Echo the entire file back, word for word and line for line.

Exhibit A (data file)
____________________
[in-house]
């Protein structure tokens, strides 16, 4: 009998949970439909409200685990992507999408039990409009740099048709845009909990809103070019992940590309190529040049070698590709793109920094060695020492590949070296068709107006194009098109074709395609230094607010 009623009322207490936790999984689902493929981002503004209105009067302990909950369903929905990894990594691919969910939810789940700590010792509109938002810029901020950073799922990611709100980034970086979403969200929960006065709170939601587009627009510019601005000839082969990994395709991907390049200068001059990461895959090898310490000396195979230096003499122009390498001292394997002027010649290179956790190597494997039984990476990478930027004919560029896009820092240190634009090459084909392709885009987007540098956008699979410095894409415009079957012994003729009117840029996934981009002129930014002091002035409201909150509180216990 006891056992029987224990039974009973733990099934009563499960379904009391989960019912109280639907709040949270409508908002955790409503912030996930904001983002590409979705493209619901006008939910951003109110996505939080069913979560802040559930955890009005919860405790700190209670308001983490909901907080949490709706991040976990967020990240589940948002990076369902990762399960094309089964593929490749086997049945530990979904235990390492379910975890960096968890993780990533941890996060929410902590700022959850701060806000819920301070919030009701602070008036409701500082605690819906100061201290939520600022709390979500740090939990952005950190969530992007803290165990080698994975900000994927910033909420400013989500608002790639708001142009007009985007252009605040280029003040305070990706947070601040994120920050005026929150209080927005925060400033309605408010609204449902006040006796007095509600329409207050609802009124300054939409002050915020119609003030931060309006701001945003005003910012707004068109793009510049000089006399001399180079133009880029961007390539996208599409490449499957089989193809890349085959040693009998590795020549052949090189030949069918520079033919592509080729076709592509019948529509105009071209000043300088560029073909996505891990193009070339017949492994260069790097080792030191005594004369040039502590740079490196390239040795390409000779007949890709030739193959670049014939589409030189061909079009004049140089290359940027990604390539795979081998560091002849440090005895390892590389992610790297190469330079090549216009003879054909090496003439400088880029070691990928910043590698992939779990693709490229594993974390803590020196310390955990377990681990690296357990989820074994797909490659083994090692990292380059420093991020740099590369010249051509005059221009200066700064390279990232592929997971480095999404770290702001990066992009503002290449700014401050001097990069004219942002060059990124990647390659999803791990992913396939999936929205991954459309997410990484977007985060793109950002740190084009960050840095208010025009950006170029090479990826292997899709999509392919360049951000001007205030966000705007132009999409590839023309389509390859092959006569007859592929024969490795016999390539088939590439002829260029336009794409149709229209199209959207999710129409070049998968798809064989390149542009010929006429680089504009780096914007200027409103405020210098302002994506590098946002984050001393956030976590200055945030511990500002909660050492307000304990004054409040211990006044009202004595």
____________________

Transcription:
[in-house]
């Protein structure tokens, strides 16, 4: 009998949970439909409200685990992507999408039990409009740099048709845009909990809103070019992940590309190529040049070698590709793109920094060695020492590949070296068709107006194009098109074709395609230094607010 009623009322207490936790999984689902493929981002503004209105009067302990909950369903929905990894990594691919969910939810789940700590010792509109938002810029901020950073799922990611709100980034970086979403969200929960006065709170939601587009627009510019601005000839082969990994395709991907390049200068001059990461895959090898310490000396195979230096003499122009390498001292394997002027010649290179956790190597494997039984990476990478930027004919560029896009820092240190634009090459084909392709885009987007540098956008699979410095894409415009079957012994003729009117840029996934981009002129930014002091002035409201909150509180216990 006891056992029987224990039974009973733990099934009563499960379904009391989960019912109280639907709040949270409508908002955790409503912030996930904001983002590409979705493209619901006008939910951003109110996505939080069913979560802040559930955890009005919860405790700190209670308001983490909901907080949490709706991040976990967020990240589940948002990076369902990762399960094309089964593929490749086997049945530990979904235990390492379910975890960096968890993780990533941890996060929410902590700022959850701060806000819920301070919030009701602070008036409701500082605690819906100061201290939520600022709390979500740090939990952005950190969530992007803290165990080698994975900000994927910033909420400013989500608002790639708001142009007009985007252009605040280029003040305070990706947070601040994120920050005026929150209080927005925060400033309605408010609204449902006040006796007095509600329409207050609802009124300054939409002050915020119609003030931060309006701001945003005003910012707004068109793009510049000089006399001399180079133009880029961007390539996208599409490449499957089989193809890349085959040693009998590795020549052949090189030949069918520079033919592509080729076709592509019948529509105009071209000043300088560029073909996505891990193009070339017949492994260069790097080792030191005594004369040039502590740079490196390239040795390409000779007949890709030739193959670049014939589409030189061909079009004049140089290359940027990604390539795979081998560091002849440090005895390892590389992610790297190469330079090549216009003879054909090496003439400088880029070691990928910043590698992939779990693709490229594993974390803590020196310390955990377990681990690296357990989820074994797909490659083994090692990292380059420093991020740099590369010249051509005059221009200066700064390279990232592929997971480095999404770290702001990066992009503002290449700014401050001097990069004219942002060059990124990647390659999803791990992913396939999936929205991954459309997410990484977007985060793109950002740190084009960050840095208010025009950006170029090479990826292997899709999509392919360049951000001007205030966000705007132009999409590839023309389509390859092959006569007859592929024969490795016999390539088939590439002829260029336009794409149709229209199209959207999710129409070049998968798809064989390149542009010929006429680089504009780096914007200027409103405020210098302002994506590098946002984050001393956030976590200055945030511990500002909660050492307000304990004054409040211990006044009202004595």